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Circuit-Switched Telephony

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Chapter 4

CHAPTER 4

Circuit-Switched Telephony

Conventional telephone networks, whether public (PSTN) or private, bear several things in common. First, the phones used to make calls across them almost always use one- or two-pair physical connections. Second, the call-management device nearest the end user, be it a key system or a PBX, usually provides a dedicated, singlepurpose circuit for each phone. The voice applications delivered by legacy systems are rigidly tied to the lower layers of the network. For instance, you can’t get plain old telephone service from a cable company or a satellite provider because they can’t provision copper telephone lines to your premises. Finally, the capacity of the data links used to carry traditional telephone calls rarely increases over time. It remains fixed, forever tied to the quantity of cable pathways between one point and the next.

These traits are common among legacy voice setups, whether they consist of heavyduty TDM-bus PBX systems or just a few analog phones connected to the PSTN.

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AGI Commands

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Appendix B

APPENDIX B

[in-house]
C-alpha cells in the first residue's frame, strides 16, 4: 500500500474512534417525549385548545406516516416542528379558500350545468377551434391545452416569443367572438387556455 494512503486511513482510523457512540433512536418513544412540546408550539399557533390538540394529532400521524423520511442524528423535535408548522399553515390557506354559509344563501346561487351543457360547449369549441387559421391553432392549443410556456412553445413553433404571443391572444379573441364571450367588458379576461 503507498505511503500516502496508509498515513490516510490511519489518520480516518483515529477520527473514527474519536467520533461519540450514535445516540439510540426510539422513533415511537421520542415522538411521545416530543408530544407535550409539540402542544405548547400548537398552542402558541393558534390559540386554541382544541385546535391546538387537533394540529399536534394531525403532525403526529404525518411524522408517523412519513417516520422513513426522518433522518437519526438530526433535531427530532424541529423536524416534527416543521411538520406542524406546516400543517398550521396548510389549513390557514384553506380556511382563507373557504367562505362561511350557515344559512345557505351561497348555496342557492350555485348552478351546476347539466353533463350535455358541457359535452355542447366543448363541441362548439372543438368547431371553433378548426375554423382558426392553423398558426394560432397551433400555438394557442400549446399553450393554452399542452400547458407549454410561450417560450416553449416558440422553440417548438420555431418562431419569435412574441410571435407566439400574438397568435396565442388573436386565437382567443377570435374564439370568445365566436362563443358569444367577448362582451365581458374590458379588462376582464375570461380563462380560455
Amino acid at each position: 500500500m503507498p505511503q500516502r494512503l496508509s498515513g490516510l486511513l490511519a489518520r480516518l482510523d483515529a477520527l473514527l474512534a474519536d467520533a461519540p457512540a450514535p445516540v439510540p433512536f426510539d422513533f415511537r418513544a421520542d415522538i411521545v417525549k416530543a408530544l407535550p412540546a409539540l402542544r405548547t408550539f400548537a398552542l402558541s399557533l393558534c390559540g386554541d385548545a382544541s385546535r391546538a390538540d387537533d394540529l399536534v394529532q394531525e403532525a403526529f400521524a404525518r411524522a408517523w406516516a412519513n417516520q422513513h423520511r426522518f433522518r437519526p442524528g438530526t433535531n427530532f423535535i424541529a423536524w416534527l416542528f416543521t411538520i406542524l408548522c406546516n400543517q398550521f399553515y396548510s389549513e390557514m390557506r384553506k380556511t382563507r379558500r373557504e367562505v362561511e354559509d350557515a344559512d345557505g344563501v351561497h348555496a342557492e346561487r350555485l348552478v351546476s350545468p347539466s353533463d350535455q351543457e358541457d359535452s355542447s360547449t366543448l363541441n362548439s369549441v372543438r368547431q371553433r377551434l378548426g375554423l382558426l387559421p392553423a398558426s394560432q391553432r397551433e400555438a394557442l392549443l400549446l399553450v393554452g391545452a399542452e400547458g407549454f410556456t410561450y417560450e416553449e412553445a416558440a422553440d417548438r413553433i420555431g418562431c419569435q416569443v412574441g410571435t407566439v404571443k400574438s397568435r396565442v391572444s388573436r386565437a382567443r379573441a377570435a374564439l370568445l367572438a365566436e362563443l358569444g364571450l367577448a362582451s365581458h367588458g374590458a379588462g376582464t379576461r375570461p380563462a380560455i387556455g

AGI Commands

ANSWER

Answers the current channel if not already answered.

Returns -1 upon failure, or 0 upon success.

CHANNEL STATUS [channel]

Returns the status of the specified channel. If none is given, returns the status of the current channel. Here is what the status codes mean:

0: Channel is on hook and available.

1: Channel is on hook, but reserved.

2: Channel is off the hook but no digits have been dialed.

3: Digits have been dialed.

4: The line connected to this channel is ringing.

5: A called line connected to this channel is ringing.

6: A called line connected to this channel has a call in progress.

7: A called line connected to this channel is busy.

DATABASE DEL family key

Deletes a value in the Asterisk database for the specified family and key.

Returns 1 if successful, 0 if not.

DATABASE DELTREE family [keytree]

Deletes a family or and/or keytree within a family in the Asterisk database.

Returns 1 if successful, 0 if not.

DATABASE GET family key